Direct methods for functional neural imaging are critical to advancements in understanding neural behavior, plasticity, connectivity and pathology. If we can directly image active neurons we will have the ability to examine neural activity more precisely than is presently the case with fMRI. We have developed an MRI-based conductivity imaging technique, Magnetic Resonance Electrical Impedance Tomography (MREIT) that can reconstruct conductivity maps with near-MRI resolution. In MREIT, small external currents are applied to an object. The MR magnetic flux density patterns created by current flow may be converted to conductivity or current density slice images. We developed this technique and have refined it to the stage of producing electrical conductivity images of animal brains in vivo, using relatively low applied currents. The large changes in membrane conductance that occur during activity cause dynamic changes in paths taken by externally applied currents. Changes in spiking activity during external current application will cause differential phase accumulation in MR data that will increase the longer current is applied. Neural activity therefore becomes visible as an increase in apparent conductivities of voxels coincident with active intracellular areas. Because the contrast controlling MREIT signals, conductivity, may only acquire positive values, phase accumulations cannot be cancelled by the presence of opposite polarity or opposingly oriented signals. This may give MREIT an advantage compared with other MRI-based methods for imaging neural currents that are based on perturbations of phase or main magnetic fields caused principally by summed axonal current flows. Thus, MREIT has the potential to detect activity in complex structures including gray matter. In this proposal, we will investigate the ability of functional MREIT (fMREIT) to detect activity-related conductivity changes in neural tissue. We will develop fMREIT techniques to image neural activity in vitro, in a several standard neural preparations, while progressively refining our methods to detect and locate active cells at high signal to noise ratio and using main magnetic field strengths conveniently used in vivo. In isolated preparations, our method has the potential to enable detailed analyses of single cell mechanisms. The method could thus be considered as a non-invasive extension of patch clamping techniques, and could stand alone for this purpose. However, ultimately we wish to image activity in vivo and our final study in this program will include a tentative exploration of fMREIT in a live animal model as a precursor to further research in this area. In summary, this study will establish the basis for functional MREIT (fMREIT) techniques. This method could ultimately be used to visualize effects of more general neural behavior and enable more fundamental analyses of neural behavior in vivo than is available with existing techniques such as fMRI.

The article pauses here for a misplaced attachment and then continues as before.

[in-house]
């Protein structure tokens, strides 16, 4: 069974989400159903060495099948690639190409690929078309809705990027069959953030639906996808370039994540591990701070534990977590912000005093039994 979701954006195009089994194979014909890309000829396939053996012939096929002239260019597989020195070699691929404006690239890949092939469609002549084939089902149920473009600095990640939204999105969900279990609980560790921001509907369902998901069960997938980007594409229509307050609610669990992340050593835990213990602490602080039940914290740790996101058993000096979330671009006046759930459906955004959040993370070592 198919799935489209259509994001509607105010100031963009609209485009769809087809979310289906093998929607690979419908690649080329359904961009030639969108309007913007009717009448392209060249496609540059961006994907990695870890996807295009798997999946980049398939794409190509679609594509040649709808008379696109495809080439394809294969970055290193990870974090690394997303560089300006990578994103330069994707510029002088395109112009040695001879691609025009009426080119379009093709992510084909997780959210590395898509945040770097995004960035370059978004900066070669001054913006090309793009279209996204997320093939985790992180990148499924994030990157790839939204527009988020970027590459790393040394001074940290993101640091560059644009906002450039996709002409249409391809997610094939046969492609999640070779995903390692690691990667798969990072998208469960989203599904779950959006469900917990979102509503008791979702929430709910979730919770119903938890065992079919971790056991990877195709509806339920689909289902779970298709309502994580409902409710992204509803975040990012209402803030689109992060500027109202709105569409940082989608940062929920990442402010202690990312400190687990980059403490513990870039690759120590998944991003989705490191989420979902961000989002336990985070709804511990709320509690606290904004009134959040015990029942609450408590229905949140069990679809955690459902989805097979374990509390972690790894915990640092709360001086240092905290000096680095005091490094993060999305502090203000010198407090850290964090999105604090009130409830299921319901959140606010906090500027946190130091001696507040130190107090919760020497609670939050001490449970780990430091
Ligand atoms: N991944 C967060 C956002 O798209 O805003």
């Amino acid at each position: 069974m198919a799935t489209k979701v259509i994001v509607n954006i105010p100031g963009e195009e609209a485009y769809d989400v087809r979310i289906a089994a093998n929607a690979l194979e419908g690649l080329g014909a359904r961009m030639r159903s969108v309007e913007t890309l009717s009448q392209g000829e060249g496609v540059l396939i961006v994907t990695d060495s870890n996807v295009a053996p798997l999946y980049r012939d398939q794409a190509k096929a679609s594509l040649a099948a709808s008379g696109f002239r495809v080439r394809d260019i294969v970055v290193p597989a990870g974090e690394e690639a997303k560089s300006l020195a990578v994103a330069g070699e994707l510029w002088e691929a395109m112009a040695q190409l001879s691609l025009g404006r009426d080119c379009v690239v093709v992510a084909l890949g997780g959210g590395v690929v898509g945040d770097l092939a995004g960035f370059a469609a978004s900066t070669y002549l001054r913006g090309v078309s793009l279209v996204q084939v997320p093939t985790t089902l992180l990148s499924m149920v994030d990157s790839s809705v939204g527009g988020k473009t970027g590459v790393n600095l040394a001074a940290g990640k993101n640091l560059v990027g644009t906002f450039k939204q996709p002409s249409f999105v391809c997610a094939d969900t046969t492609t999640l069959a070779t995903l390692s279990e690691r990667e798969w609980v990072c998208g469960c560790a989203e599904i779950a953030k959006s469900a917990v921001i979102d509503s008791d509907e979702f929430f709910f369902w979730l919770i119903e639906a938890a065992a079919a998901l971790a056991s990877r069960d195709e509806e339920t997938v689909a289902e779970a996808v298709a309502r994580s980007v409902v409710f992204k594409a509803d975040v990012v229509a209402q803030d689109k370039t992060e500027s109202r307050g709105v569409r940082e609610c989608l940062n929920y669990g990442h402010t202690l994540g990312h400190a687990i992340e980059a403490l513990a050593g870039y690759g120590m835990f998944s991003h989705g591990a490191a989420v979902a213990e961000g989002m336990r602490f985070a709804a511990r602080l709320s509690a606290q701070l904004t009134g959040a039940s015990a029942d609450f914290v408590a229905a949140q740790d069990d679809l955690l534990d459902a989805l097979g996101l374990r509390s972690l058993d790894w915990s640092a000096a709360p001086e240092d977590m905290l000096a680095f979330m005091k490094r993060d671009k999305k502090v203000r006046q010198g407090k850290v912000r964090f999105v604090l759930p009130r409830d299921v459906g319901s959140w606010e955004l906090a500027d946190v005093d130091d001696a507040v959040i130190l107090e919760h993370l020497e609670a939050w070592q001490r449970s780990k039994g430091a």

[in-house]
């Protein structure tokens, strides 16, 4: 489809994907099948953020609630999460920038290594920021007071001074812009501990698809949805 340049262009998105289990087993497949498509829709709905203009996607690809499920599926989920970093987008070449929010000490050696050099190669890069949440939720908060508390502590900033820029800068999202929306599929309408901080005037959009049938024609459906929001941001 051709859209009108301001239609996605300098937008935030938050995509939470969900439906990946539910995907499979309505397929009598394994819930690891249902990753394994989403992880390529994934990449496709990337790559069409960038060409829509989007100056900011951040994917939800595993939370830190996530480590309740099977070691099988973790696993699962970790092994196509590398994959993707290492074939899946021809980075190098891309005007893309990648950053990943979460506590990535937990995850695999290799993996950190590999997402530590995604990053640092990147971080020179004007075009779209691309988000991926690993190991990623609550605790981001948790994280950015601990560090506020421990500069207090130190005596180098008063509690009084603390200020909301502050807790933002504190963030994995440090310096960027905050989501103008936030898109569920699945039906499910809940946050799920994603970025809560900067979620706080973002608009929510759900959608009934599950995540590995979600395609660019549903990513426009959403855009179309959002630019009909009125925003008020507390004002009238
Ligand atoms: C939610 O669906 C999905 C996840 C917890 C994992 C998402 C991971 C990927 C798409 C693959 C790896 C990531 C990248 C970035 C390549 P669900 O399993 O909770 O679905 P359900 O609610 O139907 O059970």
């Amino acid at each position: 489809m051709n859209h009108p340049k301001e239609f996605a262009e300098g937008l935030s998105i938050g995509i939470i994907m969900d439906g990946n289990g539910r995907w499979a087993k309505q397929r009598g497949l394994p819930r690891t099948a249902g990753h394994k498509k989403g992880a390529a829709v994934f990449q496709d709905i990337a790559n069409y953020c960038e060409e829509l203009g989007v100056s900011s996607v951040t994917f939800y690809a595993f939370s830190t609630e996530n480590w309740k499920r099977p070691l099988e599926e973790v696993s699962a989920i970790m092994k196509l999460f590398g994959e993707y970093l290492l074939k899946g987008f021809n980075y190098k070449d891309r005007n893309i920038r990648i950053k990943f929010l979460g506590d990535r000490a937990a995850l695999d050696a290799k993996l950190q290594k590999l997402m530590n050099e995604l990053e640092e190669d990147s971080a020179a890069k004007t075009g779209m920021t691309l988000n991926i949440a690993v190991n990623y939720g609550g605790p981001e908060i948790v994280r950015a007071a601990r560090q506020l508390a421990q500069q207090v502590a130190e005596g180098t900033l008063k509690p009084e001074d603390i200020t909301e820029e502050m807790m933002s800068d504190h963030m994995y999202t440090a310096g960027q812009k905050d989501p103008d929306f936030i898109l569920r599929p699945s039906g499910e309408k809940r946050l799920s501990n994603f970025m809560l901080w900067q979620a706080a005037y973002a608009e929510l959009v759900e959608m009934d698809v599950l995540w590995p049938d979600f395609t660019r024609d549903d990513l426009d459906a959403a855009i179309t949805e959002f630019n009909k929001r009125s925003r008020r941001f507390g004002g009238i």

Non-invasive functional neuroimaging is a critical element of attempts to understand structure and function in the brain. Functional MRI has produced revolutionary insight into brain activity, but suffers from the disadvantage that its contrast mechanism is correlated with blood flow and not directly related to neural activity. In this study we will establish the feasibility of a technique that uses a more robust and direct contrast mechanism than fMRI to examine neural activity.